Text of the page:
Saturday, August 16, 2014

Printing Kyat Notes In Burma Driving Hyper-Inflation

(Translation of news article direct from the ELEVEN MEDIA on 11 August 2014.)

Counting mountains of kyat notes in Burma.
Despite horrible hyper-inflation being persistent over last few decades Burmese government is still relying on printing high denomination Kyat notes to finance the enormous budget deficit in recently-quasi-democratic nation of sixty millions after more than six decades of Socialist and military rules.

But, according to Dr. Zaw Oo the principal-economic-adviser to the President, nowadays the notes printing is under direct control of the Union Bank of Myanmar the central bank of Burma. He also pointed out the fact that the Union Bank is constantly telling the government to keep strictly the annual budget deficit at not more than five percent of the GDP (Gross Domestic Product) of Burma.

Dr. Zaw Oo was giving a talk on Challenges Being Faced By Burma’s Economic Reforms held at the Economic Development Offices of MDRI (Myanmar Development Resource Institute) the government economic think tank in Naypyidaw.

He added that successive military governments in the past sixty years had been printing large amount of notes to satisfy the massive budget deficits over the years as there were no other alternative ways to finance the deficit.

All together 6,331.80 billion kyats in 2010-11 financial year, 6,722.62 billion in 2011-12, and 9,046.19 billion in 2012-13 were printed in Burma’s top-secret Wazi Printers and the amount printed in last 2013-14 financial year so far is slightly less than previous financial year 2012-13.

“We should not be printing as much cash as we want just because we have a good printing press. The sovereign power to print cash is now legally with the Union Bank and all money printing physically is now controlled by the Union Bank.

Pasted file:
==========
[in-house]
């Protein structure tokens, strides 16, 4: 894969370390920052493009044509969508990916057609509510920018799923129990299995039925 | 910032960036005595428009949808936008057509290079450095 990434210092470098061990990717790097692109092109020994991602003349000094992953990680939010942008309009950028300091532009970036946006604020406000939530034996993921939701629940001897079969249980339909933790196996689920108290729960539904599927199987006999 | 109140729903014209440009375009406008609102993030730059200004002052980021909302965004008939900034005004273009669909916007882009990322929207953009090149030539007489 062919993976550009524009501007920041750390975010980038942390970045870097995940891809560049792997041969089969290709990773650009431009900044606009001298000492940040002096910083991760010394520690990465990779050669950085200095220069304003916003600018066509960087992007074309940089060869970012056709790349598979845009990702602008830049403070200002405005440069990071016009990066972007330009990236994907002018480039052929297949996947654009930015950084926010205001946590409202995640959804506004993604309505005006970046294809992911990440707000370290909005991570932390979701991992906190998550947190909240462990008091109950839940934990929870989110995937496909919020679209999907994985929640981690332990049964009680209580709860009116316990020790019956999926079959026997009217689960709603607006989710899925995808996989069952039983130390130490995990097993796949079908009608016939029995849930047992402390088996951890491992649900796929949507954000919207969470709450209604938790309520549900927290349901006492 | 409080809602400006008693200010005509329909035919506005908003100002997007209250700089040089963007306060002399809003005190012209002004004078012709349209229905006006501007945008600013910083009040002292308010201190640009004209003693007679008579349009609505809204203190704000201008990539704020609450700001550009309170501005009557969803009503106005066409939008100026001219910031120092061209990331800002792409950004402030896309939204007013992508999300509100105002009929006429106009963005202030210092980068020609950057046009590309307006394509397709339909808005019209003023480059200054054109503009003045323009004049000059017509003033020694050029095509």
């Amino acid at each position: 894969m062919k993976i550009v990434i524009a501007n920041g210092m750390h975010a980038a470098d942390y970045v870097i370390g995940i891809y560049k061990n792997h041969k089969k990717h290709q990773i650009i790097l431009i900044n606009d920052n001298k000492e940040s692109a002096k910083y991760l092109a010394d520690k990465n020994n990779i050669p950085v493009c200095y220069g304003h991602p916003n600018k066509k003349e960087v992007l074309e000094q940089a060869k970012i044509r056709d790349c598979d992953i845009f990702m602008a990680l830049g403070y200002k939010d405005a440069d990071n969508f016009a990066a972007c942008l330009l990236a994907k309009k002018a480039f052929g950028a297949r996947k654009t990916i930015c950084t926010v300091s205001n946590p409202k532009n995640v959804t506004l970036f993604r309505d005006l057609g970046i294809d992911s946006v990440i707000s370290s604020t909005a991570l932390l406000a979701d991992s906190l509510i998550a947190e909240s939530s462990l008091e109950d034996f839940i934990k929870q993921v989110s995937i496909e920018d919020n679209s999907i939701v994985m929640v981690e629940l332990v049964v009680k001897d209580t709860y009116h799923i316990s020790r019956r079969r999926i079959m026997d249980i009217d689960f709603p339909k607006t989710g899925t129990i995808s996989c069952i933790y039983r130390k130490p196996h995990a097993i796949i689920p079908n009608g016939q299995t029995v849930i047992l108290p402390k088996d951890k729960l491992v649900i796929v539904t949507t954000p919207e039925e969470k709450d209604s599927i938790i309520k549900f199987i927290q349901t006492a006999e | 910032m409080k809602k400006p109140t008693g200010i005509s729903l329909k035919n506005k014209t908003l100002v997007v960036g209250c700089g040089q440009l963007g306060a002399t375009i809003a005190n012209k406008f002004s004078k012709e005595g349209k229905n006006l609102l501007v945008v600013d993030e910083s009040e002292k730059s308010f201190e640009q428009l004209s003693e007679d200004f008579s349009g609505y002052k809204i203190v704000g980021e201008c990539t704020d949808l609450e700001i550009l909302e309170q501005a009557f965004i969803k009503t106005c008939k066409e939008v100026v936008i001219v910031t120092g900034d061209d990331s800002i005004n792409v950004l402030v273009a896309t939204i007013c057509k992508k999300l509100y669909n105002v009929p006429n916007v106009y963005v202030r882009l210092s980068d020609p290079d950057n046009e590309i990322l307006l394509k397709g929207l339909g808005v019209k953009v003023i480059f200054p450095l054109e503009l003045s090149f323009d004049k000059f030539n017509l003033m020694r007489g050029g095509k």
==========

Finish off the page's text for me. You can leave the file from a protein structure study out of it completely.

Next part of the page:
To print cash our Central Bank must have sufficient underlying financial resources to link and those resources right now are our foreign reserve in strong currencies like US$ and EURO. We are stockpiling those foreign reserves and printing only enough cash backed by appropriate reserve currencies.

And right now to maintain that economically sound principal we and the central bank are basically telling the government not to allow budget deficit to go beyond five percent of GDP,” said Dr. Zaw Oo.

Is Burma’s Annual GDP Growth Real Economic Growth?

Burma’s annual GDP has been steadily growing since 2009 at the impressive rates of 4.9% (2009), 5.3% (2010), 5.9% (2011), 6.5% (2012), and 6.8% in 2013. But the inflation rate has also been growing at 8.2% (2009), 7.7% (2010), 4.2% (2011), 5.5% (2012), and 6.5% in 2013.

The result is many economists saying that the GDP growth has been mainly due to overly-generous money creation not real economic growth as the government has been claiming.

Even many pro-government members of parliament has been calling Thein Sein Government to scrutinize and basically kill non-essential projects proposed and being implemented by various ministries so that to considerably reduce the massive Budget deficit now standing at 9.8 trillion kyats from last four financial years.

Burma’s past annual budget deficits were 2,159.534 billion kyats in 2011-12 financial year, 1,953.712 billion in 2012-13, and 2,926.898 billion in 2013-14. For current financial year of 2014-15 the budget deficit is running at 2,751 billion kyats and still growing and people concerned are now worrying that the horrifying hyper-inflation during last military government is coming back sooner than later.

But the government’s Finance Minister Win Shein still insists publicly that even though forecasted budget deficit for this financial year seems to be high but in reality the actual budget deficit at the end of the financial year will be much lower as most ministries have always overestimated their respective budgets.